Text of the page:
Italian laborers who dug a huge power canal by hand were overseen by brutal ‘bosses’

Jul 12, 2018 571


Creating a canal to go around river rapids was no easy feat in the early days of the Industrial Revolution and at times it could get ugly, as work at Sewalls Falls may have shown. On Aug. 16, 1892, the Concord Evening Monitor ran a story about the digging of the canal, which extends a quarter-mile around the rapids, described the work being done by “about 100 Italians who are engaged in making the excavation for the canal” by removing 50,000 cubic yards of dirt.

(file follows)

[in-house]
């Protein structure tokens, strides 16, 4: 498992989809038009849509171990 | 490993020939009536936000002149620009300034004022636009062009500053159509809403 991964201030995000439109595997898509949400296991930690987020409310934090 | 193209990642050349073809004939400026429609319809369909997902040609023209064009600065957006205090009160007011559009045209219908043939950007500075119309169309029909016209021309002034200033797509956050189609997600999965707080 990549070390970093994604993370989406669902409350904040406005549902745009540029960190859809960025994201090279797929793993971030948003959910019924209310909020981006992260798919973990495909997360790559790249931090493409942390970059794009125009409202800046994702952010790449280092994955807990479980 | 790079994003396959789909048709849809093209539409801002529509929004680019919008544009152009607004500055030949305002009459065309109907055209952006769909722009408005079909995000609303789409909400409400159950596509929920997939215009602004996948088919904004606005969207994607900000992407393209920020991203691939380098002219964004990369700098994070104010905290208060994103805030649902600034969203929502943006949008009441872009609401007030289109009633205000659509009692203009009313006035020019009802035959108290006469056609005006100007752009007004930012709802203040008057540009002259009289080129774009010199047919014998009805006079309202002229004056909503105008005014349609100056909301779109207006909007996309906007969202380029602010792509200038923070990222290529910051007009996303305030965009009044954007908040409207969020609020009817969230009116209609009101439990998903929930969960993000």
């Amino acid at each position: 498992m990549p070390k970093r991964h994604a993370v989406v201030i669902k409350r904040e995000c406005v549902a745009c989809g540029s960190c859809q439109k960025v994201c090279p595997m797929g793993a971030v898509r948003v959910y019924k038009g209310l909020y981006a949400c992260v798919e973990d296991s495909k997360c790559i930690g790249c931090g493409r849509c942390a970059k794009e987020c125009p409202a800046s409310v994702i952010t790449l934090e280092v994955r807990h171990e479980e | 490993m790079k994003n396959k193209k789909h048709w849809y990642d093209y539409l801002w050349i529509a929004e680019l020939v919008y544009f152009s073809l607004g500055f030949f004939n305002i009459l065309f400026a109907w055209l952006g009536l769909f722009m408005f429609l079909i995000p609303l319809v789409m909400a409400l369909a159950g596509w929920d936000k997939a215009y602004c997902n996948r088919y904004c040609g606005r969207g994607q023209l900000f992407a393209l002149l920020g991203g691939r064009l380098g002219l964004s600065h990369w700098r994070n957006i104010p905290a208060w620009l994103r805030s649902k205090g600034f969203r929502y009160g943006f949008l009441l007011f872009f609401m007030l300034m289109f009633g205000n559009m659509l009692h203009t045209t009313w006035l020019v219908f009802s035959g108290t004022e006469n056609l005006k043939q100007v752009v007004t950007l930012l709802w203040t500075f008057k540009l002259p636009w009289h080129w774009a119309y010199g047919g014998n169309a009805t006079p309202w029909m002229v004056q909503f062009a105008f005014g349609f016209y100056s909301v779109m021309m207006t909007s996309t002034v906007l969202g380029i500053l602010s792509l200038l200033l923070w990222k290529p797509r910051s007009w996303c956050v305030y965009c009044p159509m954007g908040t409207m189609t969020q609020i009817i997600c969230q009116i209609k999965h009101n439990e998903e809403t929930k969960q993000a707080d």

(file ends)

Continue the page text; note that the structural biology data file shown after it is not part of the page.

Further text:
“It was all dug by hand by laborers – it was a huge effort,” said Dennis Howe, an industrial archeologist who has studied Sewalls Falls extensively. The canal was so deep and wide, in fact, it was used not just to channel water around the rapids to power the electric generators but to actually store water, a reservoir that could be tapped to help keep power going during dry periods.

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